All The Little Pieces

So, I released another book… yup, All The Little Pieces – Book Two In The Omega Security series released on 19th July 2018.  Hadn’t heard? Well that’s no surprise really because I didn’t tell anyone!

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In keeping with my reverse marketing approach, I hit the publish button and that was it. This wasn’t intentional and as a matter of fact I had a totally different release strategy planned for this book (yes, I had an actual plan this time). However, my impulsive nature got the better of me (again…) and I changed the plan about three quarters of the way through and decided to set up a pre-order on Amazon. Unfortunately, when I did this, I didn’t realise it would then lock me in to the date I had set for publication – the 19th of July.

Then, of course, life decided to kick my ass and things other than writing had to take priority, so it was all I could do to just meet the publishing deadline.  Marketing and promotion efforts went out the window and things became quite manic!

Throughout it all I had my lovely editor – the wonderful Sheryl Lee – waiting patiently for the finished product. I thank heavens for her incredible understanding and patience!

Shery Lee

The lovely and ever so patient Sheryl Lee!

In keeping with tradition, I asked her to give her editorial opinion of All The Little Pieces on release day.  It’s a bit late but here it is.

“Nobody writes a book about damaged people finding their way better than Roisin.

From the very beginning your heart bleeds for Ruby and you’re in her corner, willing her to let out her pain so she can heal.

Ruby and Snake are two people with troubled pasts. Ruby is a complex person, a person who can’t allow herself to face her demons and overcome them. She is pretending she has put her terrifying experience at the hands of terrorists behind her, but inside she is a broken mess.
Snake could have followed a very different, dark path in his life, but instead he chose the
higher, perhaps more difficult way. He is strong, protective, caring, and perceptive. He sees through Ruby’s façade into her broken heart and he wants to help her to heal.
The situation is complicated, there are secrets on both sides, and Ruby has a long, long way to go before she can be part of a couple. Snake is willing to do whatever it takes to keep her safe and help all her little pieces become whole again.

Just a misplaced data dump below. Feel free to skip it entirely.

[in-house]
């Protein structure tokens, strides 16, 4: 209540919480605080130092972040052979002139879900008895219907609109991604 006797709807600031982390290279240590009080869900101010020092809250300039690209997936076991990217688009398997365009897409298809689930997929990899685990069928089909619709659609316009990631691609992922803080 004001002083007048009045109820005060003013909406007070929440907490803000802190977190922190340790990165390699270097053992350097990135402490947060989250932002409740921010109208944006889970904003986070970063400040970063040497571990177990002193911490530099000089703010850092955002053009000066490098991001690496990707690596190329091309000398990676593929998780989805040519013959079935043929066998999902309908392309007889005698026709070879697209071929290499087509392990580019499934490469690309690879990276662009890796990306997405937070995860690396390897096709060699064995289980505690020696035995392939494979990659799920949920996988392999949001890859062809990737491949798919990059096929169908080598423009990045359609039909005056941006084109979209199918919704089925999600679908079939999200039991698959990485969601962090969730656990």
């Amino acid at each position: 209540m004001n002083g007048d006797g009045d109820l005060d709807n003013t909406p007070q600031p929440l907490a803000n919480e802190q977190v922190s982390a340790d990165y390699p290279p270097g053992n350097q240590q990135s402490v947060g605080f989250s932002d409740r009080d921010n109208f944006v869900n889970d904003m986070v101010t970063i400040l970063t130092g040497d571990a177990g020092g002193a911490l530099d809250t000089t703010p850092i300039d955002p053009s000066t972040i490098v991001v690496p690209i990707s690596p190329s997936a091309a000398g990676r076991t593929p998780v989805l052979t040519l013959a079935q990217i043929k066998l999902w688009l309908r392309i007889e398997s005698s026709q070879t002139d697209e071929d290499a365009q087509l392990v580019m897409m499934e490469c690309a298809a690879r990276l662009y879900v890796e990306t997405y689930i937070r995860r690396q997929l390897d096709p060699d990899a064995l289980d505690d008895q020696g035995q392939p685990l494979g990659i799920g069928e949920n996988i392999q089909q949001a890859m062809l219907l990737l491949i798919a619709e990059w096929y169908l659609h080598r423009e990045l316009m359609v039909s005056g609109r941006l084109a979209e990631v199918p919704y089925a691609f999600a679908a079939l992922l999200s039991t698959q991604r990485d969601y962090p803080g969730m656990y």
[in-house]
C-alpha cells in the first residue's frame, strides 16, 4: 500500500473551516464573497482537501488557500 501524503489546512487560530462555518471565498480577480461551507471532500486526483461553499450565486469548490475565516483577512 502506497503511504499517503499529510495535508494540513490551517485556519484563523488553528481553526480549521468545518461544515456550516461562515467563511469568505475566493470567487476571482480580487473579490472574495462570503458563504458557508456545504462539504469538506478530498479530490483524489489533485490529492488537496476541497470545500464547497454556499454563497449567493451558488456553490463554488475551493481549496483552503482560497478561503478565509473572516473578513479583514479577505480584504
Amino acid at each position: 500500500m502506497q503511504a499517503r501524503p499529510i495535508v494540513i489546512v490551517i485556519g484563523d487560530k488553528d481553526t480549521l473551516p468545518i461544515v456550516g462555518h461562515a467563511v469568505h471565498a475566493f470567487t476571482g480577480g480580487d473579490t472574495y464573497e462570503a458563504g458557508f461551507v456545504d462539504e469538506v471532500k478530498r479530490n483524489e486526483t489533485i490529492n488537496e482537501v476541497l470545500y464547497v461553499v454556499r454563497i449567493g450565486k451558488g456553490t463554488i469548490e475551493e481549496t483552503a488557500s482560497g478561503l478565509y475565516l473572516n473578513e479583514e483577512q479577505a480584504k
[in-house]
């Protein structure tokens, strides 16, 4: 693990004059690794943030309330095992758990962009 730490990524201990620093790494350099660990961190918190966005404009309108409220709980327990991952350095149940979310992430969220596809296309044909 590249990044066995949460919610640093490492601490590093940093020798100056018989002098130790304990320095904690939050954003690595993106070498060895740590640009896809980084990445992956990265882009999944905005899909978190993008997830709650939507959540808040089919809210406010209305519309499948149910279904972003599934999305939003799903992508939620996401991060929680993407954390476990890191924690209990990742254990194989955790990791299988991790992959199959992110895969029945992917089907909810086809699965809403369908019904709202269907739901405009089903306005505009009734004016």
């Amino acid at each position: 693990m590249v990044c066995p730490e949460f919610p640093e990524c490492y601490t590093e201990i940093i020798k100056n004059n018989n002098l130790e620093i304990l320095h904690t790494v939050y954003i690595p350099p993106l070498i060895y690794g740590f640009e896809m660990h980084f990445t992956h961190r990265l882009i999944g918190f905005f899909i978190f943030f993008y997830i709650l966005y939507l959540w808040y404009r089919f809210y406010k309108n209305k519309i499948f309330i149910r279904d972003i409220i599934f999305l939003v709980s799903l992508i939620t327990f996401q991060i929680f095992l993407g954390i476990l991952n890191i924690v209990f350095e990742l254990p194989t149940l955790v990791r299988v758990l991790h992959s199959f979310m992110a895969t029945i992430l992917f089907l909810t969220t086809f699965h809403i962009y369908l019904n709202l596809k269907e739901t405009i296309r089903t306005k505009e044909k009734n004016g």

Roisin writes from the heart. Her characters are not perfect, they are three dimensional, real people. Ruby and Snake come off the pages and into your heart, and you won’t forget them for a long, long time. Fortunately, you don’t have to as there are more books to come in this series, and Roisin has given us a tantalising glimpse into the direction the series is headed, and it’s a cracker.”
So there you have it! All The Little Pieces  – Book Two In The Omega Security Series is available at all good digital retail outlets a click away from you and in paperback on Amazon.
It’s currently on Amazon, Barnes & Noble and ibooks and will be on Kobo soon. Just click the links below.
3D Mockup of All The Little Pieces

The Other Side Of The Window

It’s that time of year again when the old Celtic festival of Samhain gets celebrated in its more modern incarnation – Halloween – in various parts of the globe. This mostly takes the form of donning costumes, making lanterns out of  pumpkins and letting one part terrified and 99 parts hyper children loose on our streets, chanting the well worn mantra, “trick or treat.”

I happened to be out walking with my own children at dusk the other evening and I asked them what did they want to do this year for Halloween.

“Nothing,” the little fella replied.

I was somewhat surprised as he usually has a plan regarding his costume, for the big night, a few weeks in advance.

“Huh?” I asked, “nothing?”

“Nope, nothing,” he confirmed.

“Why?” I asked.

“Because of those creepy clowns,” he said in a voice that tapered off towards the end of his sentence as his eyes scanned the shadows, “they’re everywhere.”

“Yes, they’re everywhere!” His sister concurred in that all knowing voice reserved solely for use by big sisters.

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A bloody Creepy Clown!